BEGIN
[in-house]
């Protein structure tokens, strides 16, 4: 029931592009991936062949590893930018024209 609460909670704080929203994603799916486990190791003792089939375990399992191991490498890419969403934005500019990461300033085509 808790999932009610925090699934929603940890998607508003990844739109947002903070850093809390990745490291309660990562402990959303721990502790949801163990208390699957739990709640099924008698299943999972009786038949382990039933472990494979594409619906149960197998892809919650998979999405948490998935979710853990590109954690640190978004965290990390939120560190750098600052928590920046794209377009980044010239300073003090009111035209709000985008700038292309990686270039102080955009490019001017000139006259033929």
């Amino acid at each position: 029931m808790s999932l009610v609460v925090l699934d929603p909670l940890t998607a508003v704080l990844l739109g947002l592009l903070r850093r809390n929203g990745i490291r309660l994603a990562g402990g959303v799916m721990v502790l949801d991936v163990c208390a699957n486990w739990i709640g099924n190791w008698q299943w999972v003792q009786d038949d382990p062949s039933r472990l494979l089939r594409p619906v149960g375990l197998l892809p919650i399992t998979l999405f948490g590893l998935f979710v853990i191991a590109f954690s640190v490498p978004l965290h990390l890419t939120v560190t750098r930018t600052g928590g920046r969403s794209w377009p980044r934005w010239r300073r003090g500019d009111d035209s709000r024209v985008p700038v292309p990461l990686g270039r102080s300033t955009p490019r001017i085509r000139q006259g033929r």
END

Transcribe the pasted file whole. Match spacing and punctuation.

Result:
[in-house]
């Protein structure tokens, strides 16, 4: 029931592009991936062949590893930018024209 609460909670704080929203994603799916486990190791003792089939375990399992191991490498890419969403934005500019990461300033085509 808790999932009610925090699934929603940890998607508003990844739109947002903070850093809390990745490291309660990562402990959303721990502790949801163990208390699957739990709640099924008698299943999972009786038949382990039933472990494979594409619906149960197998892809919650998979999405948490998935979710853990590109954690640190978004965290990390939120560190750098600052928590920046794209377009980044010239300073003090009111035209709000985008700038292309990686270039102080955009490019001017000139006259033929």
């Amino acid at each position: 029931m808790s999932l009610v609460v925090l699934d929603p909670l940890t998607a508003v704080l990844l739109g947002l592009l903070r850093r809390n929203g990745i490291r309660l994603a990562g402990g959303v799916m721990v502790l949801d991936v163990c208390a699957n486990w739990i709640g099924n190791w008698q299943w999972v003792q009786d038949d382990p062949s039933r472990l494979l089939r594409p619906v149960g375990l197998l892809p919650i399992t998979l999405f948490g590893l998935f979710v853990i191991a590109f954690s640190v490498p978004l965290h990390l890419t939120v560190t750098r930018t600052g928590g920046r969403s794209w377009p980044r934005w010239r300073r003090g500019d009111d035209s709000r024209v985008p700038v292309p990461l990686g270039r102080s300033t955009p490019r001017i085509r000139q006259g033929r």